What’s Next for Occupy?

April 1st, 2012

Published on ZNet, by Michael Albert, March 30, 2012.

The world is as it is. If we arrive at a shared vision for a better future, that too will be what it is. But strategy and tactics are different. To get poetic about it, this one time, they aren’t what they are. One place, one strategy or tactic makes sense. Another place, a different strategy or tactic makes sense. One time, do this. Another time, do the opposite. 

Anyone saying what a movement should do in all places and at all times is confused. There is no single correct path for Occupy. Oakland is not New York. Madrid is not Athens. What makes local sense differs from place to place and from time to time.

There is something about strategy and tactics, however, that does stay pretty much constant. It is the criteria we ought to have in mind when we choose among paths to take.

Yes, of course, even those criteria depend on things like the resources at the disposal of a movement, the size of a movement, the character of opponents of the movement, and the state of mind of the population surrounding a movement. Still, for the question “what’s next for Occupy?,” while there is no one right path, perhaps we can at least specify concerns that Occupy should account for in choosing among all possible paths. For myself, here are a few such concerns.

Occupy doesn’t have 99% of the population supporting it, or, far more importantly, 99% participating in its endeavors. Instead, Occupy has some significant support, though not very deep, and still has quite low participation in its endeavors. To win anything, and especially to win a new world, it needs much more support and involvement … //

… Consider Internal Organization and Culture:

All the above is simple. There are simple broad aims. Grow. Deepen. Enrich. One evaluates one’s options largely in light of them, and of proximate aims, in specific settings. One thing that is often not considered, though, is that the internal organization and culture of a movement like Occupy is a part of its strategy and involves tactics. The same thinking works.

Should a movement have means for new people to be mentored into participation? Should a movement share certain assets among its members? Should a movement have provision for participation of people of all sorts – those with families and without, those with jobs and without, those young and mobile and older and not so mobile? Should a movement have mechanisms to elevate minorities and women and guarantee them space and influence? Should a movement provide for its members needs, as one part of what it does – not debilitating them with boredom, or badgering them with holier than though rhetoric – but inspiring, educating, and enriching their lives? Is a movement having libraries and even schools good? Is a movement having areas to play, organized sports, and perhaps dances, good? Does a movement need ways to address disputes and to resolve them?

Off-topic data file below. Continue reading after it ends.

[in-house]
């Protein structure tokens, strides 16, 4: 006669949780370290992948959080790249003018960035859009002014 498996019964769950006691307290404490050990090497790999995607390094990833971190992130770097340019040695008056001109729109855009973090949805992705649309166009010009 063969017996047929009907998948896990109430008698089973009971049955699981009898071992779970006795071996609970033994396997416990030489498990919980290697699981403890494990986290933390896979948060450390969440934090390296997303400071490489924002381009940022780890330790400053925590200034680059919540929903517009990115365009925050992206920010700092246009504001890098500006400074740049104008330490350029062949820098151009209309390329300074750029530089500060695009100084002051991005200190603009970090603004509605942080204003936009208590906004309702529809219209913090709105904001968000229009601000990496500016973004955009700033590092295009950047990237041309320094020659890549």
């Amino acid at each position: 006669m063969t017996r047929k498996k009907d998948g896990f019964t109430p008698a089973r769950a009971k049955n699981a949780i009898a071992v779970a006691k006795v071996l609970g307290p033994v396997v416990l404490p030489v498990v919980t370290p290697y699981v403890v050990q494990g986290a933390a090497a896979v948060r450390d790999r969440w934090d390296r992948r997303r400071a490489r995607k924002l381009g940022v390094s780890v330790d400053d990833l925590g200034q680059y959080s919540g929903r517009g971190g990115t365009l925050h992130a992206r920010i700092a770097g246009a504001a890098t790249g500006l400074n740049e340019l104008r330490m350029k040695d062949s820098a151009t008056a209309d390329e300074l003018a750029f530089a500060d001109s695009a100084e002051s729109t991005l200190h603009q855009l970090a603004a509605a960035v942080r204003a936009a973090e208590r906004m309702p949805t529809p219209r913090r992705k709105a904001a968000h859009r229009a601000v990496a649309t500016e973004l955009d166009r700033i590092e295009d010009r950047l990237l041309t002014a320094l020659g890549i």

One could continue. The point is, all these matters and more, are obviously strategic and tactical once one raises the issue. They all can impact the likelihood of people outside the movement supporting it and even admiring it and they can impact the spirt and effectivity of the movement’s members, their likelihood of staying, and so on.

So, Which Way Occupy?

The answer to which way Occupy – or which way any movement – is always the same. Follow a path – and there is no one right path – but a path (and ideally leave open and explore other options at the same time) that by its out-facing actions and statements, and by its in-facing structures and relations, leaves itself steadily larger, stronger, and more appealing – as well as better able to win gains.

It is when movements leave aside these norms, simple as they are, and instead ask only – is this choice what some tract or leader says to do, and then I will, or I won’t – or does this choice correspond to my personal preferences for pleasuring myself, and then I will or I won’t, or will we look sufficiently radical if we do this, or will we like what so and so says about us if we do this, and then I will or I won’t – that movements get off track and devolve from activist sense to factional nonsense. That is what we should avoid. (full long text).

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